Types of fondant
1. Poured fondant
Poured fondant is a creamy confection used as a filling or coating for cakes, pastries, and candies or sweets. In its simplest form, it is sugar and water cooked to the soft-ball stage, cooled slightly, and stirred or beaten until it is an opaque mass of creamy consistency. Sometimes lemon or vanilla is added to the mixture, mainly for taste. Other flavorings are used as well, as are various colorings. For example, the main filling of a Cadbury Creme Egg is poured fondant.
2. Rolled fondant/ fondant icing/ pettinice
Rolled fondant, fondant icing, or pettinice, does not have the same texture as poured fondant. They are commonly used to decorate wedding cakes. Although wedding cakes are traditionally made with marzipan and royal icing, fondant is increasingly common due to nut allergies as it does not require almond meal. It includes gelatine and food-grade glycerine, which keeps the sugar pliable and creates a dough-like consistency. It can also be made using powdered sugar and melted marshmallows. Rolled fondant is rolled out like a pie crust and used to cover the cake.
How to make fondant?
Fondant can be made with marshmallows, powdered sugar and water. Some people prefer making this marshmallow fondant compared to store bought fondant as marshmallow fondant taste sweeter and nicer.
However, marshmallow fondant would turn sticky in moist, humid conditions and does not hold as we as normal fondant when placed over frosting.
Here are the steps to making your very own fondant 🙂
450g powdered sugar (plus extra for dusting)
2 tbsp water
Food coloring or flavored extracts, optional
1. Dust your counter or a large cutting board with powdered sugar. Place the marshmallows and the water in a large microwave-safe bowl. Microwave on high for 1 minute, until the marshmallows expand and become puffy.
2. Stir the marshmallows with a rubber spatula until they are melted and smooth. If some unmelted marshmallow pieces remain, return to the microwave for 30-45 seconds, until the marshmallow mixture is entirely smooth and free of lumps. If you want coloured or flavoured fondant, you can add several drops of food colouring or extracts at this point and stir until incorporated. If you want to create multiple colours or flavours from one batch of fondant, do not add the colours or flavours now. Instead, refer to step 6 below for instructions.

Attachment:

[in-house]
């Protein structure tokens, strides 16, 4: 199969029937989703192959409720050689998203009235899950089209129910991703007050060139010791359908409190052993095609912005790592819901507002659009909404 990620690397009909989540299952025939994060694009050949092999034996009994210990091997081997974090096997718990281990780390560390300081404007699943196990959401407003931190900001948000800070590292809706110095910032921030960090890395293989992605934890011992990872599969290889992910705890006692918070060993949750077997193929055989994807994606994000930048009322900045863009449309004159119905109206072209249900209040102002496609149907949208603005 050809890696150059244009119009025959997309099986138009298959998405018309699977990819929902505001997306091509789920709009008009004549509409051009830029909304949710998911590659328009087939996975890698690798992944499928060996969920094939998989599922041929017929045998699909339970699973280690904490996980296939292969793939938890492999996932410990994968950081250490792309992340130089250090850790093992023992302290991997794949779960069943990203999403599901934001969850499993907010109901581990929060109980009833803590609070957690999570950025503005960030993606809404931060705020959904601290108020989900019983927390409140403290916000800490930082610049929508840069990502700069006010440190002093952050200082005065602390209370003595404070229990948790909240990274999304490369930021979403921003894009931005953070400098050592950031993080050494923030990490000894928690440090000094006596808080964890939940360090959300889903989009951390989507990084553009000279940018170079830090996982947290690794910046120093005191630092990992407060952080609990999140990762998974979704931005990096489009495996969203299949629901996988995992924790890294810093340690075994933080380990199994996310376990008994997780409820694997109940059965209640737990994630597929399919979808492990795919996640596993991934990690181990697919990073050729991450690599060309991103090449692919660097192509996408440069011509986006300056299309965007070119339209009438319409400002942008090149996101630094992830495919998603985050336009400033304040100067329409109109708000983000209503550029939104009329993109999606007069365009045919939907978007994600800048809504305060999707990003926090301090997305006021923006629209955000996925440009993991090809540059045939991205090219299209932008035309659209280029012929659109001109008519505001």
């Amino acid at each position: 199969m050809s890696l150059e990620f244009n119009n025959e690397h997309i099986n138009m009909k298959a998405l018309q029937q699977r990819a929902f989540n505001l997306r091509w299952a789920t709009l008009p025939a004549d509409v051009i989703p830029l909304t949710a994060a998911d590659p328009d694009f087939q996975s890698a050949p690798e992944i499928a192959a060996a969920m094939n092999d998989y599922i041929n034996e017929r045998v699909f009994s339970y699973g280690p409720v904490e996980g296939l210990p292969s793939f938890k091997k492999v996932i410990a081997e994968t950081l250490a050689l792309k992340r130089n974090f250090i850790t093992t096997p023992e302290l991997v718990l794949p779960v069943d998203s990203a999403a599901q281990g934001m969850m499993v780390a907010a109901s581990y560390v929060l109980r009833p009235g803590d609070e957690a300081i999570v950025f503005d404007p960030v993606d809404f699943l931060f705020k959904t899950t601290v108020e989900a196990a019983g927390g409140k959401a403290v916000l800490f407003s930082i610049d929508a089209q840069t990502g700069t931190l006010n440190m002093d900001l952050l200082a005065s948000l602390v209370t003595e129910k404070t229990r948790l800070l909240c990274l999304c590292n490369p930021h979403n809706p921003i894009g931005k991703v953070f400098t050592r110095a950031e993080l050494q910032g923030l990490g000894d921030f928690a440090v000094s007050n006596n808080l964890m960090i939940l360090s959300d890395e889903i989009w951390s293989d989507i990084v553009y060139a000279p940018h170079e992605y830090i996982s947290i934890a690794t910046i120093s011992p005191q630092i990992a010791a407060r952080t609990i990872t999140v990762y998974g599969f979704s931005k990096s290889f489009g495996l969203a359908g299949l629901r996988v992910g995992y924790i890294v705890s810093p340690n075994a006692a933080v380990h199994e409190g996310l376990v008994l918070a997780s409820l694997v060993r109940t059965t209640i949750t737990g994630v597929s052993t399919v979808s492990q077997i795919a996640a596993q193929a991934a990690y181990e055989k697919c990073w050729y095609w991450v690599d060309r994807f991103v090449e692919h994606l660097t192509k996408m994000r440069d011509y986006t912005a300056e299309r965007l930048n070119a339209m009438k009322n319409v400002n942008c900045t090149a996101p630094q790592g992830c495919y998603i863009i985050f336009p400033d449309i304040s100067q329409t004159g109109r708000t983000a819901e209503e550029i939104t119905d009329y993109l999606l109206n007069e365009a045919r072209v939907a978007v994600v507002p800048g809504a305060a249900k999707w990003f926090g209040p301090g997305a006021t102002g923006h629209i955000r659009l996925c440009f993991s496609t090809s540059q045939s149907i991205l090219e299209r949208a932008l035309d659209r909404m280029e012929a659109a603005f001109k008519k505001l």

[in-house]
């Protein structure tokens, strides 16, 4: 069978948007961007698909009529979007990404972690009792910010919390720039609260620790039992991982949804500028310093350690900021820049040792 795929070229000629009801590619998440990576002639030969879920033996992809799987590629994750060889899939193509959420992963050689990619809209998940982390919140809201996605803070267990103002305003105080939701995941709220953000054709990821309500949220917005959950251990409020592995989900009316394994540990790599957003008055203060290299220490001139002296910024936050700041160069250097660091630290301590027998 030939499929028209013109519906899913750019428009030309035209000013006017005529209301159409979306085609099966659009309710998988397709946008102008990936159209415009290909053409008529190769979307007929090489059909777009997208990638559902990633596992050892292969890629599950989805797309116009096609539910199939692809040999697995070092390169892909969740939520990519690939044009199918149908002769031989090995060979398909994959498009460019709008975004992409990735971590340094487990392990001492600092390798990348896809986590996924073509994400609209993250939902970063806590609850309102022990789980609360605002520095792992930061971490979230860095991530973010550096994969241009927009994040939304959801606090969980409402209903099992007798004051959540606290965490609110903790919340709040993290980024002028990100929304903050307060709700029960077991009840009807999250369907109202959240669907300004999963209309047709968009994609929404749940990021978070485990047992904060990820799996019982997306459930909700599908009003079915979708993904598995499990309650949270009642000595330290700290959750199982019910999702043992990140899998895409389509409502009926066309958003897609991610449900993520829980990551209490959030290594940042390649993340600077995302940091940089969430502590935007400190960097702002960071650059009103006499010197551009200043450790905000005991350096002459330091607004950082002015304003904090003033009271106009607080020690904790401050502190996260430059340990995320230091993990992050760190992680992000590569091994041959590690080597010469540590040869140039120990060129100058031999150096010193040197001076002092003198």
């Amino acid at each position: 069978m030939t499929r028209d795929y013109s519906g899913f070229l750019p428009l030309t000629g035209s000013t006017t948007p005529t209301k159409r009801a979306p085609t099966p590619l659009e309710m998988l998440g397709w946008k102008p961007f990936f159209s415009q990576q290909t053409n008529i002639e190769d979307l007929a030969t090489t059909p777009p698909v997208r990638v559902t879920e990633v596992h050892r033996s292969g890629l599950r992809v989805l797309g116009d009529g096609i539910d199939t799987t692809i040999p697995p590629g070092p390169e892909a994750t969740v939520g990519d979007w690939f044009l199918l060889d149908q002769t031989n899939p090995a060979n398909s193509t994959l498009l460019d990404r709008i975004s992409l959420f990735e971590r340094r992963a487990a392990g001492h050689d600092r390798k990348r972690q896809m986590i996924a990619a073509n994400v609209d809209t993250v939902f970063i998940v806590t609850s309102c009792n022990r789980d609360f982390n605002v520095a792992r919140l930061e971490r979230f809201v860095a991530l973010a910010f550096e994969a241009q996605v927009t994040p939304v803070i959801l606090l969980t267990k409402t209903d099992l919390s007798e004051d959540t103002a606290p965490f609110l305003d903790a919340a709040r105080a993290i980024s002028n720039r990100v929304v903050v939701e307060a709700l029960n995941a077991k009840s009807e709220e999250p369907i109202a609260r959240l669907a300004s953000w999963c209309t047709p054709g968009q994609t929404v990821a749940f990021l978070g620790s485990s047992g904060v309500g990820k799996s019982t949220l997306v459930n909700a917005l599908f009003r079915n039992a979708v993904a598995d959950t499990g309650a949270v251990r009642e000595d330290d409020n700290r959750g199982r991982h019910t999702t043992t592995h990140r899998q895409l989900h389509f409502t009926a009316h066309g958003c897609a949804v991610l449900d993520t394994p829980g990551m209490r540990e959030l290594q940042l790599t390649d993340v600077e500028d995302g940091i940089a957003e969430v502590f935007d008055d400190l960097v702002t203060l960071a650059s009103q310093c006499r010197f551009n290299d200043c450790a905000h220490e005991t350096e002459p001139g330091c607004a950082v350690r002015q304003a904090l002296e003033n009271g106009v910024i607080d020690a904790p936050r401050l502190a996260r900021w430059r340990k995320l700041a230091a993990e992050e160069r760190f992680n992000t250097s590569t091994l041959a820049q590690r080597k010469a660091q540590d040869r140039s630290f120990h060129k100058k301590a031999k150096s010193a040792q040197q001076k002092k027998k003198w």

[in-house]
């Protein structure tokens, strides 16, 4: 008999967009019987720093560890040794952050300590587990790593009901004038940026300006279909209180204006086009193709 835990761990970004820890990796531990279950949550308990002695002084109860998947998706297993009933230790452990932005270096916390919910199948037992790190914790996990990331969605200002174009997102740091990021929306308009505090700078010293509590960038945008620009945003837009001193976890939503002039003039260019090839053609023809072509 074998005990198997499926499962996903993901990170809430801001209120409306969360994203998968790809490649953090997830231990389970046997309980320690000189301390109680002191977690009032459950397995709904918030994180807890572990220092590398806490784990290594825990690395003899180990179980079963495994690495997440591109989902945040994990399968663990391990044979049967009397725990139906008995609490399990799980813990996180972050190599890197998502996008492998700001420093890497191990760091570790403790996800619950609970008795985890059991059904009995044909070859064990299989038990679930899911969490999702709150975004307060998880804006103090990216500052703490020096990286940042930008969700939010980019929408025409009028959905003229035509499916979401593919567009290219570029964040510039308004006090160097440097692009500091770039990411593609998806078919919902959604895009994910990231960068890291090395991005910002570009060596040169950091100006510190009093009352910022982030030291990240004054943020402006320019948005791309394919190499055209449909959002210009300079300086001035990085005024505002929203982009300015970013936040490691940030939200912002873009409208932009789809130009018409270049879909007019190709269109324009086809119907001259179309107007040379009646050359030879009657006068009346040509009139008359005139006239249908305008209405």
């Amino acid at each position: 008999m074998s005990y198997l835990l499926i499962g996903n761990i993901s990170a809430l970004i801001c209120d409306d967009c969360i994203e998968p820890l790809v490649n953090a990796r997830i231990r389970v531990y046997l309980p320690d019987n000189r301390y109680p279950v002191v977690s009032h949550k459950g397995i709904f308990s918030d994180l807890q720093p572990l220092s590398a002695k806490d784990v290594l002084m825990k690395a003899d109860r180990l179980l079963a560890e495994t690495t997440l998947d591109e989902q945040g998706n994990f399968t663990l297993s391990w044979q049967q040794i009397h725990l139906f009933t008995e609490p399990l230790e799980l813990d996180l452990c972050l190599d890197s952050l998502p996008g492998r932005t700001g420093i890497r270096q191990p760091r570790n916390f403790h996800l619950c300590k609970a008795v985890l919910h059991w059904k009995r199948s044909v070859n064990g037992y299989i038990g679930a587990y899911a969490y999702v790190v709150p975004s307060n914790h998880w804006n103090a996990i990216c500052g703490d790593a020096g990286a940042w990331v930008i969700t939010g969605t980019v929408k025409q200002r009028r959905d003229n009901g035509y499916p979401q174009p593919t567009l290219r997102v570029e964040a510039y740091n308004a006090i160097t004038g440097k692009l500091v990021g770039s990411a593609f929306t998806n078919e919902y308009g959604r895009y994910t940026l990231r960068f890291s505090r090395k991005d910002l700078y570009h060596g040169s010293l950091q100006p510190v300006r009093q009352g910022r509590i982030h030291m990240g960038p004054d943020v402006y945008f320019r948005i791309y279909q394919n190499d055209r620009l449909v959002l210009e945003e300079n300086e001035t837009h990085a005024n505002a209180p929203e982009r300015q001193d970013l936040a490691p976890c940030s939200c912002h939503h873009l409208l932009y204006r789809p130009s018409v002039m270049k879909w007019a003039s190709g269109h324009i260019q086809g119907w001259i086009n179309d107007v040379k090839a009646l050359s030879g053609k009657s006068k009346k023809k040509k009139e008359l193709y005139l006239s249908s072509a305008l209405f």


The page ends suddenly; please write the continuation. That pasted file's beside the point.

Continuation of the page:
3. Add the powdered sugar and begin to stir with the spatula until the sugar is incorporated and it becomes impossible to stir.
4. Scrape the marshmallow-sugar mixture out onto the prepared work surface. It will be sticky and lumpy, with lots of sugar that has not been incorporated yet–this is normal. Dust your hands with powdered sugar, and knead the fondant mixture working the sugar into the marshmallow with your hands.
5. Continue to knead the fondant until it smoothes out and loses its stickiness. Add more sugar if necessary, but stop adding sugar once it is smooth–too much sugar will make it stiff and difficult to work with. Once the fondant is a smooth ball, it is ready to be used.
6. If you want a coloured or flavoured fondant, flatten it into a round disc. Wear gloves to avoid getting food colouring on your hands. Add your desired amount of colouring or flavouring to the centre of the disc, and fold the disc over on itself so that the colour or flavour is enclosed in the centre of the fondant ball.
7. Begin to knead the ball of fondant and you will begin to see streaks of colour coming through from the centre. Continue to knead until the fondant is a uniform colour.
How to store fondant?
Wrap it in cling wrap as a well-wrapped fondant can be stored in a cool room or in the refrigerator. Refrigerated fondant needs to be kneaded until supple before use.
Fondant makes the cake look beautiful and colourful but it may not taste very nice. Coating the cake with chocolate ganache or buttercream are other alternatives that can be used to cover the cake.